SAT: So it’s not customized?
SMDS: It depends on whatever will be cheaper. We will submit the specifications of the DOH prototype in the next hearing.

SAT: On Sec. 13 [Age- and development-appropriate sexuality and RH education]. Is this mandatory? And at what grade level would it start?
SMDS: Yes. Grade 5.

SAT: The curriculum for this would be designed by what department? Do they have a curriculum already?
SMDS: DepEd. There’s a pilot program. We will submit the curriculum next hearing.

SAT: Would graphic representations of sexual intercourse be depicted? Because they do it in other countries and parents have complained.
SMDS: No. That will not work in this predominantly Catholic country.

SAT: Will we have a say in the designing of the curriculum?
SMDS: DepEd will be in a better position to know whether the material will be beneficial to students.

SAT: Can we have oversight functions on this?
SMDS: Yes, that will be better.

SAT: Can we qualify ‘adequately trained teachers’?
SMDS: They are the teachers who have knowledge and correct attitudes in the sense that they will teach this topic in the same manner that they teach social studies or sciences. They would have undergone training from DepEd or DepEd-accredited trainers.

SAT: On Sec. 18-a(2), it says any health care provider who shall refuse to provide service on lack of third party consent, and in emergency cases, the patient will have a final say whether she is a minor or not…shall be penalized.
I have a problem with this because we’re going to charge a worker for refusing a medical health procedure requested by a minor, even under the assumption that the social worker knows what’s best for the patient.
SMDS: The very first right of the person is the right to life. If this is the reason, that justifies otherwise overriding concerns. I submit that this section does not violate the freedom of religion of service provider. If he or she is in a situation where loss of life is present, he or she needs to provide the service. The concept of having freedom of religion is having freedom to believe, which is absolute, and the freedom to act, which is subject to state regulation. The State can regulate this in situations when one’s freedom to act poses danger to the general public.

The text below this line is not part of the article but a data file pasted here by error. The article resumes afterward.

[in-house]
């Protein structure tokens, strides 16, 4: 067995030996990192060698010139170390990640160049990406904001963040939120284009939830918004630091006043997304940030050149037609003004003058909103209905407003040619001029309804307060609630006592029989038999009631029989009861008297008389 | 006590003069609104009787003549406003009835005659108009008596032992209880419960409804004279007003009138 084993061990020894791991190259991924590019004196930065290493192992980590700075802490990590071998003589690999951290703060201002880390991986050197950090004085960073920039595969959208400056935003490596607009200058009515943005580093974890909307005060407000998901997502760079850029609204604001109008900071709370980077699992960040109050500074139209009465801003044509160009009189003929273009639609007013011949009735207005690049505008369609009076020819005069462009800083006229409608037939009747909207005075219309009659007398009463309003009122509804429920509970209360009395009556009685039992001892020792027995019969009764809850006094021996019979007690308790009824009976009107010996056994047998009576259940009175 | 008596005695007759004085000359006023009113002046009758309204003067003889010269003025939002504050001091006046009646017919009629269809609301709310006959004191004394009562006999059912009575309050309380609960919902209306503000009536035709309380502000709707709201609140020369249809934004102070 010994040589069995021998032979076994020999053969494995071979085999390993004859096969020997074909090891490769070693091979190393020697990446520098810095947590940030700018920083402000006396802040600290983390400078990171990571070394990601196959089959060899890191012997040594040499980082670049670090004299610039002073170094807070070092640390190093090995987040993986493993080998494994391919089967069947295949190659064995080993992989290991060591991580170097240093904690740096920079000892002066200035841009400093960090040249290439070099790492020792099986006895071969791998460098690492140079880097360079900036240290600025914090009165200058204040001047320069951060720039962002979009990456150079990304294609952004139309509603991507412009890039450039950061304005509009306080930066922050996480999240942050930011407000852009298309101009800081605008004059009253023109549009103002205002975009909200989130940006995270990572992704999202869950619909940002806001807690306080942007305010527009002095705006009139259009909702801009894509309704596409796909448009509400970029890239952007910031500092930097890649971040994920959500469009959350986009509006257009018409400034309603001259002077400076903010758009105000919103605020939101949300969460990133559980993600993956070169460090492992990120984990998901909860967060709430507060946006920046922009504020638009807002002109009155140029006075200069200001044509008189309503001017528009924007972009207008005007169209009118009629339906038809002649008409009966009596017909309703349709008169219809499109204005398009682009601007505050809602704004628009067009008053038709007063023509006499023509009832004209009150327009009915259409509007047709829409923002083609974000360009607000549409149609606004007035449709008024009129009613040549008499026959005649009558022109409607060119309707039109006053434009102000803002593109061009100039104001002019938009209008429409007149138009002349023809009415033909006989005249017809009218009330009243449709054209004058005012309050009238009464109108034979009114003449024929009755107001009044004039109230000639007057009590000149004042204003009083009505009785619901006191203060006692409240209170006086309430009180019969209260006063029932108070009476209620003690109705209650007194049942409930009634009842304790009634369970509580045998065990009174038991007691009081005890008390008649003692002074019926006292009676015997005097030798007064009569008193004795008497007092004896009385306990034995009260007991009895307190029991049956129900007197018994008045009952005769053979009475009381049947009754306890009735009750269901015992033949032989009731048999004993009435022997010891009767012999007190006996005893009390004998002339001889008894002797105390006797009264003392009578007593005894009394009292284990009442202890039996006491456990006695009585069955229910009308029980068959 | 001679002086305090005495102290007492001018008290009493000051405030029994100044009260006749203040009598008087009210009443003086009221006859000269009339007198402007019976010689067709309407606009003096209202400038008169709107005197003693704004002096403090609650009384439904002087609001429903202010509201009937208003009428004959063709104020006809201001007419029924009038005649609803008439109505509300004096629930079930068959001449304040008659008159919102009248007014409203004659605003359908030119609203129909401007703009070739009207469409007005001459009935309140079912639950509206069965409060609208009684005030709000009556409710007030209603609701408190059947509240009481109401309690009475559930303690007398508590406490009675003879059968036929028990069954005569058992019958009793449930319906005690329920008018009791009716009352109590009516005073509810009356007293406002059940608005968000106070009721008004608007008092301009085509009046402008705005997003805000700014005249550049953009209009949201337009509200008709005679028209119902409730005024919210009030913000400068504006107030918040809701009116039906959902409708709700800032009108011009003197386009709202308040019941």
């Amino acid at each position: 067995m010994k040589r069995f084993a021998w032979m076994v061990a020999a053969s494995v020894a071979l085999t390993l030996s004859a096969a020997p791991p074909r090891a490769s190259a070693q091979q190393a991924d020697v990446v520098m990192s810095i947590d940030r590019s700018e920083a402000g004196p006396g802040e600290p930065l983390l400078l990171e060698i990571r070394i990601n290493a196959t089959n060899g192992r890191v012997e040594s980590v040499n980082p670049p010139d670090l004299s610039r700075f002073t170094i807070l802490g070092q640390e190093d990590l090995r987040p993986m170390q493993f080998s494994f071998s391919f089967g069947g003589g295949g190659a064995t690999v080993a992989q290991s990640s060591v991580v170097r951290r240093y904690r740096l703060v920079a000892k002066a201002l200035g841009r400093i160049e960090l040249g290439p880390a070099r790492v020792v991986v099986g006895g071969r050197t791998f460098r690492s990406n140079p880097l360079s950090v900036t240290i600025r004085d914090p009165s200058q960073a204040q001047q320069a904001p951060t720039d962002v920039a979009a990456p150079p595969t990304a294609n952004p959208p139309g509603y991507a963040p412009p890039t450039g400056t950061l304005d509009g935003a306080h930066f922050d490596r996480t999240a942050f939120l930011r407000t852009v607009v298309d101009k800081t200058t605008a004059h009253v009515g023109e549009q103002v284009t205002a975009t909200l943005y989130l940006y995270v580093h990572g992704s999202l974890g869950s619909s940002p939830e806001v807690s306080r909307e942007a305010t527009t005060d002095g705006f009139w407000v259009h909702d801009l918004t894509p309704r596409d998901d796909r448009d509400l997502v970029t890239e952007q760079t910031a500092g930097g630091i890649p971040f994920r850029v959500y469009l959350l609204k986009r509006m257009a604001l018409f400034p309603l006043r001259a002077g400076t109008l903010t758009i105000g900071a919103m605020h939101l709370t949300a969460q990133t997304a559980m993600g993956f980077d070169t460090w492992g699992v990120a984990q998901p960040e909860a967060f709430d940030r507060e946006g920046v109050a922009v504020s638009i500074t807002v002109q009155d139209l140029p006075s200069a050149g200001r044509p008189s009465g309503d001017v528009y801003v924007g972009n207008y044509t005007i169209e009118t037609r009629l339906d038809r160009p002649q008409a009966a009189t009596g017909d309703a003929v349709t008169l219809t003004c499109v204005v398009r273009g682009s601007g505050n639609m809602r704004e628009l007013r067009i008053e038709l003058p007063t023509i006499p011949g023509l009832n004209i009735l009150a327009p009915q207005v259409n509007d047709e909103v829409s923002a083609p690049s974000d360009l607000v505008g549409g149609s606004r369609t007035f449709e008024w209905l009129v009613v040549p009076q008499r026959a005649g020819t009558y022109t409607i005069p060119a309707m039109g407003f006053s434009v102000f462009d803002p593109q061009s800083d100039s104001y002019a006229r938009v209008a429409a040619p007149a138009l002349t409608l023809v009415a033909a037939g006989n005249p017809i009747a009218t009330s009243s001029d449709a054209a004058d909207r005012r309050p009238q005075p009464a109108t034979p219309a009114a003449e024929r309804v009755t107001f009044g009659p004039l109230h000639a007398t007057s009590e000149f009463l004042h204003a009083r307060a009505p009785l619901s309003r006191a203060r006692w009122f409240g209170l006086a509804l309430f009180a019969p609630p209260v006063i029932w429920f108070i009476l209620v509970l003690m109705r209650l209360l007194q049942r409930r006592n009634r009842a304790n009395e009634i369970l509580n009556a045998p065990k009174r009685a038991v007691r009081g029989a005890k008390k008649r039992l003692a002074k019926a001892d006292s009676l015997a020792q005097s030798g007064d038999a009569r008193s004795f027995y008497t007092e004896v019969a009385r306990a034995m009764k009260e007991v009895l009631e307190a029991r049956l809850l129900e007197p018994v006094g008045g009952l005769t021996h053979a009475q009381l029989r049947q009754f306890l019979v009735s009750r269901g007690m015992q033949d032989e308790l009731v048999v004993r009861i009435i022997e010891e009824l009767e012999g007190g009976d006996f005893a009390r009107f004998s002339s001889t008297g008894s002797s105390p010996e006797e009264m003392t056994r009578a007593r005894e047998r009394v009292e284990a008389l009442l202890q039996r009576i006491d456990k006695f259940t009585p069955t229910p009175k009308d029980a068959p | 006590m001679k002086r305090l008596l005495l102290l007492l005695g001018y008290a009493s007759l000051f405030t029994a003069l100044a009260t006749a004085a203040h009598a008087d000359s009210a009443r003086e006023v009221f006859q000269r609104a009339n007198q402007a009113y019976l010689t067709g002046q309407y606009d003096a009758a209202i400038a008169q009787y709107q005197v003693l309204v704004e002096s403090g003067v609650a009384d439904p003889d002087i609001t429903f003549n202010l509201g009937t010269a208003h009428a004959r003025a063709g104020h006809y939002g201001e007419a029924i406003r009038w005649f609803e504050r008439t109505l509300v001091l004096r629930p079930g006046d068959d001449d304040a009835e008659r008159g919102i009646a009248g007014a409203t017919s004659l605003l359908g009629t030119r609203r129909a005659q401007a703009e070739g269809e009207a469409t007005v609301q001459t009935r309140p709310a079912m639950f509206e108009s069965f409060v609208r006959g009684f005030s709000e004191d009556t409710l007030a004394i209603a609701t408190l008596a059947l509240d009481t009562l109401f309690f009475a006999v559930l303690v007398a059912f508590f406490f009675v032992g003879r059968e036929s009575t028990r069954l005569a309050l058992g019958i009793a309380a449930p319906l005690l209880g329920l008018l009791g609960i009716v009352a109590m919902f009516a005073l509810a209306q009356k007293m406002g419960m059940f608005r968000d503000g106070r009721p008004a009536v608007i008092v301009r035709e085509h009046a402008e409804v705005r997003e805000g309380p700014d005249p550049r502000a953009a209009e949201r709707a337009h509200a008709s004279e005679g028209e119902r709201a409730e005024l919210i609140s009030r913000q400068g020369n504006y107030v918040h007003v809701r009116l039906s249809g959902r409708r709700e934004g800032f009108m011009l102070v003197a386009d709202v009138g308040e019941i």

The health care service provider who refuses to provide services under emergency will also be subject to the rules of the medical profession.

SAT: So a pregnant minor who goes into a center asks for dilation and curettage and a health worker denies a service, the worker will be penalized?
SMDS: No. That is not possible. Because in that case, the procedure would be similar to abortion, and that will never be feasible under this provision

SAT: On penalizing a public officer for refusing to provide for services, what are the thresholds in allocation, approval or release? Example: if a public official offers just P1 or P10 for implementation, would he be exempt from penalty?
SMDS: No, because the law demands full compliance. It will depend on how much will be allocated in the budget.

SAT: On Sec. 21, what’s the ballpark figure for the implementation of the RH law?
SMDS: P2.1 billion.

SAT: Does that include the hiring of midwives and procurement of MHCS and training of teachers?
SMDS: No. But whether we add them all up later, it will not exceed what we have allocated to CCT [Conditional Cash Transfer program], which draws criticisms for failing to achieve its purposes. We will not even get near to the amount allocated for CCT.

DOH has always received little budget compared to other agencies. It doesn’t even amount to 3% of the total budget of the government or the budget of other government agencies for other services. Next to education, health, particularly RH, should be prioritized in the national budget.

SAT: So RH over general health?
SMDS: No. Not necessarily. But RH is an indispensable component of health. #

Sen. Antonio Trillanes IV at Tuesday’s plenary debate on the Reproductive Health Bill (SBN 2865).